– Oracle . In 1977 Larry Ellison, Bob Miner and Ed Oates founded Software Development Laboratories around a new IBM technology called relational databases. The company’s first product was called the Oracle database and outperformed IBM. In 1982 the company was renamed Oracle Systems.


So oddly enough some of the largest and most powerful conglomerants in the world today were created in the 1970's COINCIDENTALLY.

ANYWAY. In conclusion we cane trace the true origins of our current economic distaster back to a few key points. The introduction of the internet, NAFTA in the 90's and mega corporations reaping massive profits while simultanously decreasing high paying jobs through the evolution of technology and the advent of the internet.

Thats all ive got.

edit on 20141America/Chicagoq000000America/Chicago5031482014 by onequestion because: (no reason given)




posted on Jan, 22 2014 @ 12:40 PM
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Conveniently all come about right after JFK assassination.
You dont mess with the bankers and their money.

Look when the income plateaus and then declines, right after NAFTA was enacted.

Isn't capitalism great!



posted on Jan, 22 2014 @ 12:44 PM
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reply to post by shaneslaughta
 


Its not capitalism Shane its cannabilism. The system is eating itself. In our current socio economic paradigm in order to get ahead you have to eat the person below you.

Having been an athlete for my entire life i can tell you from experience that being in this state physically doesnt last long it fades fast.

Right, the JFK "problem" was a big deal. Gerald Ford lead the parade bringing a Rockefeller into the whitehouse and controlling the flow of information and swinging the pendelum of power back into the hands of the snake.



posted on Jan, 22 2014 @ 12:47 PM
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In this thread i left out the introduction of the college problem.

The college problem is as the corporations begin to take control they require higher and higher levels of education causing an even greater debt onto the backs of the less economically inclined middle class and increasing formalities and levels of control.

You dont need a degree to do basic work. Hell this entire world was built by uneducated people and its a lot harder to build a stable structure then it is to fill out paperwork i can tell you that.

Damn i just thought about which i had researched it before i start the thread. Ill have to start another one, maybe a second part.
edit on 20141America/ChicagoquAmerica/Chicago1731482014 by onequestion because: (no reason given)



posted on Jan, 22 2014 @ 12:48 PM
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reply to post by onequestion
 


there is the CEO of GEICO -- Tony Nicely.. A direct connection to Warren Buffett.

HE visited our office while I was in insurance. The speech he gave was very good.

when asked about the problems in America. He stated simply " the main problem is DISTRIBUTION of WEALTH". HE went on to explain. It obviously was something he had trouble with. The emotion he displayed was something very telling. He was truly troubled and concerned with it. You could hear it in his voice and see his face.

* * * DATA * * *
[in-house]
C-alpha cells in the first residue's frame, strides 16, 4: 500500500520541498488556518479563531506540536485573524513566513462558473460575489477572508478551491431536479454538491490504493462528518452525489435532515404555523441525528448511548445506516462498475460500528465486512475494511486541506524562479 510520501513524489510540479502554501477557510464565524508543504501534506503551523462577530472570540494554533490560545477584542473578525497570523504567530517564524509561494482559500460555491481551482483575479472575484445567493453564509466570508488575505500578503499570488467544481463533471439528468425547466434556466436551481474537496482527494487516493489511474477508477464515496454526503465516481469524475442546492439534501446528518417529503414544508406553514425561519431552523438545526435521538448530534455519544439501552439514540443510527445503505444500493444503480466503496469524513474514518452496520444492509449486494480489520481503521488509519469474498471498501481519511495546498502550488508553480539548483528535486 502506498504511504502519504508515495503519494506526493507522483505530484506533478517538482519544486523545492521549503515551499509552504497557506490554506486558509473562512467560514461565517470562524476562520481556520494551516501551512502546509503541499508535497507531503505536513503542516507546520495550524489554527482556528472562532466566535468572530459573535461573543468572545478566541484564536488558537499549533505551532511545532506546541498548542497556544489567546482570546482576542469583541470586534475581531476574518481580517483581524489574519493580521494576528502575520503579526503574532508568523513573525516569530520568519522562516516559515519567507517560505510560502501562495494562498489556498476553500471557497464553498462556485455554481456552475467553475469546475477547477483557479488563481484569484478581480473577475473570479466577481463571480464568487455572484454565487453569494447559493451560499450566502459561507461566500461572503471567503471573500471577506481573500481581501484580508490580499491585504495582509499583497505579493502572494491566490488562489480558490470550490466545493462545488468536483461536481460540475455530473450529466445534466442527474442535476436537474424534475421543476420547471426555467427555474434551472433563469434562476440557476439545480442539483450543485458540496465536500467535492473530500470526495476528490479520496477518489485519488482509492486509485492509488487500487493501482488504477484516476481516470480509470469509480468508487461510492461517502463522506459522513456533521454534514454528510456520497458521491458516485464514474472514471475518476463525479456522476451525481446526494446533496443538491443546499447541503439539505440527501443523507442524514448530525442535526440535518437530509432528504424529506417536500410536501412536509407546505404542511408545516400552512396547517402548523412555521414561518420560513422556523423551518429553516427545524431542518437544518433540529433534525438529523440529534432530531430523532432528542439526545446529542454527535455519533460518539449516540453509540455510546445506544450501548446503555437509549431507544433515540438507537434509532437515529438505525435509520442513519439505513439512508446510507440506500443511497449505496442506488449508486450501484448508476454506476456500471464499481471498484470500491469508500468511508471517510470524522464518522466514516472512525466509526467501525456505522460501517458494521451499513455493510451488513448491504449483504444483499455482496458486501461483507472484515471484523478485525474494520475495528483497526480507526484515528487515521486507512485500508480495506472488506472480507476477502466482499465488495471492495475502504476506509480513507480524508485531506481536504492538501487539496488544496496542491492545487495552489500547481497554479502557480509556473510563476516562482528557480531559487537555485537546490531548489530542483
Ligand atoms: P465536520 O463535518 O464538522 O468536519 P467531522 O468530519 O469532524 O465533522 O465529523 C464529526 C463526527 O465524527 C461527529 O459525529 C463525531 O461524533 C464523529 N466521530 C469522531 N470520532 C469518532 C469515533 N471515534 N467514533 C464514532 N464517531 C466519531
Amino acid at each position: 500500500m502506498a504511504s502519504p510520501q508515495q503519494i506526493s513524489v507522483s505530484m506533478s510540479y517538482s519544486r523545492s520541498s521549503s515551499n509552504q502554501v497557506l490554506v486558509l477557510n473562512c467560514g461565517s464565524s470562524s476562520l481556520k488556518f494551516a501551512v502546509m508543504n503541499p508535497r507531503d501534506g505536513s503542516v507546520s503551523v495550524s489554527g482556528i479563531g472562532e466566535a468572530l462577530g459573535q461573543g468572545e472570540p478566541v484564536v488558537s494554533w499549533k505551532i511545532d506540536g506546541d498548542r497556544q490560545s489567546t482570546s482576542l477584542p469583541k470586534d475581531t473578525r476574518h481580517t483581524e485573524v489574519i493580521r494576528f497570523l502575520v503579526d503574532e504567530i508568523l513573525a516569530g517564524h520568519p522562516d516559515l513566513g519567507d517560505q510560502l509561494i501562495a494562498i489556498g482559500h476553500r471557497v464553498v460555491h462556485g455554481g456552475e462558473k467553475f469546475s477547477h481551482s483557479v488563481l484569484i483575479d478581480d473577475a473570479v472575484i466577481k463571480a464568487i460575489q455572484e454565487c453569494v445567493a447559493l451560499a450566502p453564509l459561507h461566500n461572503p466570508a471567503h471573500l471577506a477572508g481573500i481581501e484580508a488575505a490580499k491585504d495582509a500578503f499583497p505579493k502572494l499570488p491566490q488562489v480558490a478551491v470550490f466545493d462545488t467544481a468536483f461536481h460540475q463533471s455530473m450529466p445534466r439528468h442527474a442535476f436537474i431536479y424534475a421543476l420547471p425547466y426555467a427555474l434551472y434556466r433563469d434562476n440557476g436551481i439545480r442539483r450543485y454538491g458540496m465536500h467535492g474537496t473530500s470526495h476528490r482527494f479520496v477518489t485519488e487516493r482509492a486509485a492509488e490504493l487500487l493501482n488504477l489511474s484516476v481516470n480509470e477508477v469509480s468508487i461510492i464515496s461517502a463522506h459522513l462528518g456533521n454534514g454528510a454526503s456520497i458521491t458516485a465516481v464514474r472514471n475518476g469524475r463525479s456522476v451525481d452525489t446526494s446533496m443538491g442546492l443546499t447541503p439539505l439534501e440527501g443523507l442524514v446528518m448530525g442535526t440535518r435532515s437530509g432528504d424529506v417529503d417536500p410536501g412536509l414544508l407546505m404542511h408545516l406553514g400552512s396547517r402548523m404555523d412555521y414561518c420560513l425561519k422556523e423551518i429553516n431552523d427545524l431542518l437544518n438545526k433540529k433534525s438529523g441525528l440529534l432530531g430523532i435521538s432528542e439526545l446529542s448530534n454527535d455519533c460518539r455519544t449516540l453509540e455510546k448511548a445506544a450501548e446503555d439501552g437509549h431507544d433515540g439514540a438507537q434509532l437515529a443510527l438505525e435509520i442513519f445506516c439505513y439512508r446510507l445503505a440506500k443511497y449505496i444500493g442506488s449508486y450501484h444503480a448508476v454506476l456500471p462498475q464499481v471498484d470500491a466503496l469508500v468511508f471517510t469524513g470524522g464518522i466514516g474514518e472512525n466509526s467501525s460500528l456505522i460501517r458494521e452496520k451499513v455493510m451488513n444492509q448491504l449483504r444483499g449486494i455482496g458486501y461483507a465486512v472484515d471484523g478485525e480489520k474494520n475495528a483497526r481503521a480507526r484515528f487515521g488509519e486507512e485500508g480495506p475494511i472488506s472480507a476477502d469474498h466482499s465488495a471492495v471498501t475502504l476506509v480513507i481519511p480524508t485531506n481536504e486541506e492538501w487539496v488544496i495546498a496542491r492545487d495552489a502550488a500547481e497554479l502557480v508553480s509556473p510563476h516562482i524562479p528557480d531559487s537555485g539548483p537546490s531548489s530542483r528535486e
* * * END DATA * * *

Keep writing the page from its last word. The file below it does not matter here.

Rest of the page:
that was the real issue, he elaborated how he went from a nobody in the mail room, to one day the CEO.. And that back then, even the low man on the pole was able to provide for a family.

This was in 2003.. I will never forget, I had a couple minutes one on one with him. He was a very very polite and genuine guy. Warren Buffet LOVES this guy. or did back then anywhere.

How can working class jobs pay today what they paid 20 YEARS ago, and EVERYTHING is triple the price?
edit on 22-1-2014 by HanzHenry because: clear



posted on Jan, 22 2014 @ 12:50 PM
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S+F


This is the inevitable outcome of going off the gold standard and in its place allowing a private company to print fiat debt-note currency.

Look at it this way. Gas is still only 20 cents a gallon in 2014... in pre-1965 silver coins. The price is significantly higher when we price it in piping-hot Bernanke bux.



posted on Jan, 22 2014 @ 12:51 PM
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The only reason this happened, as I've been saying for years, because I was well aware of a younger school aquaintance who bought several houses, on a single income, 40,000 each, fixed them up and sold them with her construction boyfriend. Anyway, was aware of the costs at the time here in Canada, in the 80's, average house was 80 000, then suddenly 180 000, then suddenly 350 000, now over 400 000. Well incomes didn't go up. My brother is still working, with years of experience and some training, for just over 10 dollars an hour. If a drywaller we knew in the 70's earning 10 dollars an hour, was able to buy a house, and he stayed in an apartment for 200 a month, if he could then buy. He sure couldn't buy a couple decades later. Nor could he feed himself well after bills.

For years they sold out their daughters, single women or families. Even working in the hospital for 20 dollars and hour didn't secure a home for women, they were often not given credit approval. But single men working in the mill for 22 dollars an hour could get homes. However, that changed abruptly. Now dual income families renting for 1400 a month, cant even begin to save up a suitable downpayment. So we, ie the country "we", sold out our sons AND daughters now. And grandchildren?